Posts Tagged ‘March 9’

Wedding Anniversaries and More Royal Gossip

Posted in General, On This Day on March 9th, 2011 by Eugene Finerman – Be the first to comment

Napoleon and JosephineOn this day in 1796, fading socialite beauty–and somewhat circulated mistress–Josephine de Beauharnais married a mumbling, young immigrant.  (No, Napoleon didn’t need a green card, just the status of having a celebrity wife.)  Within the year, however, Napoleon would have status of his own.  Smashing four Austrian armies and conquering Italy does get you noticed!

The couple had no children.  Josephine, however, does have descendants.  Napoleon was only her second husband.  Her first was Vicomte Alexandre de Beauharnais.  As a Vicomte during the French Revolution, Monsieur Beauharnais obviously had a bad sense of timing.  He left his widow with a daughter and a son.  Hortense de Beauharnais–with the emphasis on the first syllable–would marry Napoleon’s brother Louis, but didn’t even pretend that all the children were his.  At least Napoleon III was certain that Josephine was his grandmother.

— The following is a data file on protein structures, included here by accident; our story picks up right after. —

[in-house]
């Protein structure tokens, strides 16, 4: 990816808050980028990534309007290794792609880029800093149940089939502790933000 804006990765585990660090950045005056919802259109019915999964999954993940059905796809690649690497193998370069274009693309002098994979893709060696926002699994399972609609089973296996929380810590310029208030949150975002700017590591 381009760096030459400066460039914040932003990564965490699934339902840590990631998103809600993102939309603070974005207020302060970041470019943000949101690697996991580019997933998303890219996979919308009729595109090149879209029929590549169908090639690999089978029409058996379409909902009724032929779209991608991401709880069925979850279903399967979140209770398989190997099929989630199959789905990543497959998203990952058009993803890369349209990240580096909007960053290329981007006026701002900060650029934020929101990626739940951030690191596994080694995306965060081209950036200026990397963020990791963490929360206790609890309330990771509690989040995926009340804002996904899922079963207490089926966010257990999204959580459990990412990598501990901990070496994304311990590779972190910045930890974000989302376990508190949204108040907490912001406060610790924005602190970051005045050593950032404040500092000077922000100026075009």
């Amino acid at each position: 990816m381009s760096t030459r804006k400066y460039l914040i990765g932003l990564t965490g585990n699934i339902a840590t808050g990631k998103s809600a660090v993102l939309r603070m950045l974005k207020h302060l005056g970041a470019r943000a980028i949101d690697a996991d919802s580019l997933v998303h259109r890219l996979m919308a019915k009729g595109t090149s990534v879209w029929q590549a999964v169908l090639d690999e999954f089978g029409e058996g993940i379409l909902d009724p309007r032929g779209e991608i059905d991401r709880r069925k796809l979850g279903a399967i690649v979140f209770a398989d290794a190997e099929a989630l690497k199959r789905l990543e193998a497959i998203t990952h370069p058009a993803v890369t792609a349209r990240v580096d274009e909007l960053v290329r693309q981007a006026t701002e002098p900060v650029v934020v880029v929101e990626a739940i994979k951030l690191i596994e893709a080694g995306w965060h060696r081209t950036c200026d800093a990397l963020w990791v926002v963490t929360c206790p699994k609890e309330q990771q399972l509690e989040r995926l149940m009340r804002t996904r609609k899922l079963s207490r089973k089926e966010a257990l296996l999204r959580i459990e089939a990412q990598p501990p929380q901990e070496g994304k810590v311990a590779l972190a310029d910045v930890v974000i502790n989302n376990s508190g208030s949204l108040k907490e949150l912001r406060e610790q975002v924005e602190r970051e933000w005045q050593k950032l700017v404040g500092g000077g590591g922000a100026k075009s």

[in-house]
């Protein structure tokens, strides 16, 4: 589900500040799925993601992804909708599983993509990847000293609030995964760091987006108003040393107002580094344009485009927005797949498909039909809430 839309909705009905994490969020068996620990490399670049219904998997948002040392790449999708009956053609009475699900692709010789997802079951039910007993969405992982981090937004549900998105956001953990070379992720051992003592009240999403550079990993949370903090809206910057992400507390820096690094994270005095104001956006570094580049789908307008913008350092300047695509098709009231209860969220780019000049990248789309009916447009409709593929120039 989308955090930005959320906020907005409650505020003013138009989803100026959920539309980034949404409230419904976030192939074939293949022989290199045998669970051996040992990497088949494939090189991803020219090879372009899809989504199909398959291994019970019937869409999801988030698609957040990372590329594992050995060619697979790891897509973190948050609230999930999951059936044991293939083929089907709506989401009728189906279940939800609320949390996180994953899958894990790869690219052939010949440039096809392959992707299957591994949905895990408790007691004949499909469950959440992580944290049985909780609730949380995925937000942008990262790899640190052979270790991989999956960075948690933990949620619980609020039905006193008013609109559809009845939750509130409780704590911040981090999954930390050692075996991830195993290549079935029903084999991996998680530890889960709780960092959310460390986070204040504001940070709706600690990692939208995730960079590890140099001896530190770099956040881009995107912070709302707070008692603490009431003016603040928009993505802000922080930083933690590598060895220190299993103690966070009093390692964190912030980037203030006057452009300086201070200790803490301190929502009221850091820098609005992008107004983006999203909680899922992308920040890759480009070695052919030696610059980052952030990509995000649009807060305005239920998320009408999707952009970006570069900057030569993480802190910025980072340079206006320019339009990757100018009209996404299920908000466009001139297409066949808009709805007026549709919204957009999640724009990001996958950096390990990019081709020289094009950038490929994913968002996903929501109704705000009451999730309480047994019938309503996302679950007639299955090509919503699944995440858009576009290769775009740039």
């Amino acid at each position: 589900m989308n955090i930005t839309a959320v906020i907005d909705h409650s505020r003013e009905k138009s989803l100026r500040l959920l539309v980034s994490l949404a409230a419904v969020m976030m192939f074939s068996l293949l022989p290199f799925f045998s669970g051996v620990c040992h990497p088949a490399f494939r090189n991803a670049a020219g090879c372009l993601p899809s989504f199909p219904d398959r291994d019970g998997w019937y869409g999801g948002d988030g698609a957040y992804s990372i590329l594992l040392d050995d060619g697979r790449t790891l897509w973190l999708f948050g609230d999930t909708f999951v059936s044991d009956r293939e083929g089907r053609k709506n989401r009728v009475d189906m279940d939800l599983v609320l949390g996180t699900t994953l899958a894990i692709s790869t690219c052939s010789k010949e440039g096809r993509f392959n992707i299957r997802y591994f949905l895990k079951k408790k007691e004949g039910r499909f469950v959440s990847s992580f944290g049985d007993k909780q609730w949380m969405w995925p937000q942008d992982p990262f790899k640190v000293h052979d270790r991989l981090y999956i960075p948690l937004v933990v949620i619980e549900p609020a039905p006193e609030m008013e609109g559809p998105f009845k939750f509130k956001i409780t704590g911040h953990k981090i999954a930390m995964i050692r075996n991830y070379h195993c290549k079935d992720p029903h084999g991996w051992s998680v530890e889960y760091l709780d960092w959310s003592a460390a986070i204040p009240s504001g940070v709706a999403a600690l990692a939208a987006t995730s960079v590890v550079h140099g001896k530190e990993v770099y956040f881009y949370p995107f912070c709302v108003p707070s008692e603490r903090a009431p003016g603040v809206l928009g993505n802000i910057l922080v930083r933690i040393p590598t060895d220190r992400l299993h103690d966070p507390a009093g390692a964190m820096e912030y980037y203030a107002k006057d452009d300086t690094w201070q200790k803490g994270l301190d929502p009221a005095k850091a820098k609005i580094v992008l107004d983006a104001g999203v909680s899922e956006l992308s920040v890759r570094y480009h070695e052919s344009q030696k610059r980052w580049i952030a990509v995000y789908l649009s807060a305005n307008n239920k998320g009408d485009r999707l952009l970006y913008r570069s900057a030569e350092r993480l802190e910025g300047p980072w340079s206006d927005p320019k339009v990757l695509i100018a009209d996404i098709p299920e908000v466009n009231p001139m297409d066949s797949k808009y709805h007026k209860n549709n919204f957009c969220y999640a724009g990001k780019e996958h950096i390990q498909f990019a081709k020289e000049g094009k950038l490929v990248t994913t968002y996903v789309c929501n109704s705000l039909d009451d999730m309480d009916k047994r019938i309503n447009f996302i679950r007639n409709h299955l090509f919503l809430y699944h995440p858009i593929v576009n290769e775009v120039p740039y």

Josephine’s son was Eugene, a name that indicated his charm and ability.  He really was a capable, admirable individual.  Yes, he was appointed Viceroy of Italy through nepotism, but he governed so well–and how often do you hear efficient Italian government in the same sentence–that the Allies seriously discussed letting him stay on after Napoleon fell.  Of course, competence would have made the other rulers look bad, so Eugene had to be fired.  He had married a Bavarian princess, so he was in no danger of starvation.

Eugene de Beauharnais and his frau had a daughter named Josephine, a sentimental if tactless choice.  Young Josephine in turn married a nice French boy who happened to be the Crown Prince of Sweden.  (In an early example of a guest worker program, Sweden had offered its throne to a French general named Bernadotte.)  Her grandchild became the Queen of Denmark and her great-grandson became the King of Norway.

So the royal houses of Scandinavia are all descended from the first Mrs. Bonaparte.  Even after a messy divorce, that is not a bad compensation.